Nov. 21 sermon
This is a very personal sermon. I mention the gospel near the end—but it comes from me.
This week was Veterans Day.
I want to tell you about my father, who served in World War Two.
My father grew up on a turkey farm in Monroe County, West Virginia. He finished the eight grade at his local school and then had to go to a boarding school, but dropped out after a few months.
In spite of that, as I look back, he was one of the wisest men I ever knew. (I just wish I had recognized his wisdom when I was a child! But what child does that?)
He left the farm and moved to McDowell County to be a coal miner.
A funny aside: on the farm his family never ate the cash crop so my father had never tasted turkey. At a boarding house for unmarried coal miners, he told the cook, “that was the best chicken I’ve ever tasted.”
She told him it wasn’t chicken, it was turkey, but he wouldn’t believe her until she took him in the kitchen and showed him the carcass. He’d been told growing up that turkey didn’t taste good except to stupid city people!
He joined the army by lying about his age (he was too old to enlist) and spent the early part of the war in England and was part of the invasion of Normandy. By then, he was in the Engineers and spent the rest of the war building bridges across Europe so Gen Patton could drive his tanks across them. “Then,” he told me, “we would blow the bridges up because Patton said ‘we’re not coming back!’”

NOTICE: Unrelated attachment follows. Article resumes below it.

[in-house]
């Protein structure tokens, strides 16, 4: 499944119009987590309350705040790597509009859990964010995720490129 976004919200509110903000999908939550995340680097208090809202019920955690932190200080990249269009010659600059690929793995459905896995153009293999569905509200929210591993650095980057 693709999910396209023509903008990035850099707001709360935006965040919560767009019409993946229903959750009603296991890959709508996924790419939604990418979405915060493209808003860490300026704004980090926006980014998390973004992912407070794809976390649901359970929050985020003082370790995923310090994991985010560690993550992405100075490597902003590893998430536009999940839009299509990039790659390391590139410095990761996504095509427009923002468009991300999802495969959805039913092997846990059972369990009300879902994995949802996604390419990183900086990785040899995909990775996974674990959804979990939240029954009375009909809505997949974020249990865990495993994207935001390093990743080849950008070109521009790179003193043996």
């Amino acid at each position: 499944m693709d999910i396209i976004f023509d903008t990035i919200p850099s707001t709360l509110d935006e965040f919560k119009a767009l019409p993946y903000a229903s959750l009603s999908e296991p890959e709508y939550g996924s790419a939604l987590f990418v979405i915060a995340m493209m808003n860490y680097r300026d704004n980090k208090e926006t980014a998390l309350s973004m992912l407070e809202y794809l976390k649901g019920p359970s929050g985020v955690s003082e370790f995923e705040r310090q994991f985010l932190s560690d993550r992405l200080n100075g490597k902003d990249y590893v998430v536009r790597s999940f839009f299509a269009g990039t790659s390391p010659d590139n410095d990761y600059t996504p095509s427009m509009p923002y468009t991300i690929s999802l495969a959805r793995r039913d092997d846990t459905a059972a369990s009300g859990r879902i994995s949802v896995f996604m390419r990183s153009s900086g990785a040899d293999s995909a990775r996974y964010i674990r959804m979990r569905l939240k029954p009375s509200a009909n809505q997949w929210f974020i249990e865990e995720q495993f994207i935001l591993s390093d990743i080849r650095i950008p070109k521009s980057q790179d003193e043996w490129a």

That was the only thing he told me about the war though I begged for stories. I’m sure most of his memories were too painful to recall.
He did come home, though many he knew did not, and became my father and a life-long member of the VFW.
Things are not good these days for many veterans. You can buy a coat at Ocean States Job Lots down the road and give it back for a gift certificate and the coat will go to a homeless veteran. People who risked their lives for us are homeless!!!
The GI Bill did not pay Black veterans of WW II at the same level as White veterans.
John Anderson, one of my oldest and closest friends, is a psychologist at The Veterans Hospital in West Haven. He spends his days counseling veterans with psychological problems in person or on zoom. Many have serious issues.
Their lives, like the Temple in today’s Gospel, are in ruins.
There is so much more that needs to be done for the men and women who served to keep our lives safe.
In God’s name, we must seek to help them.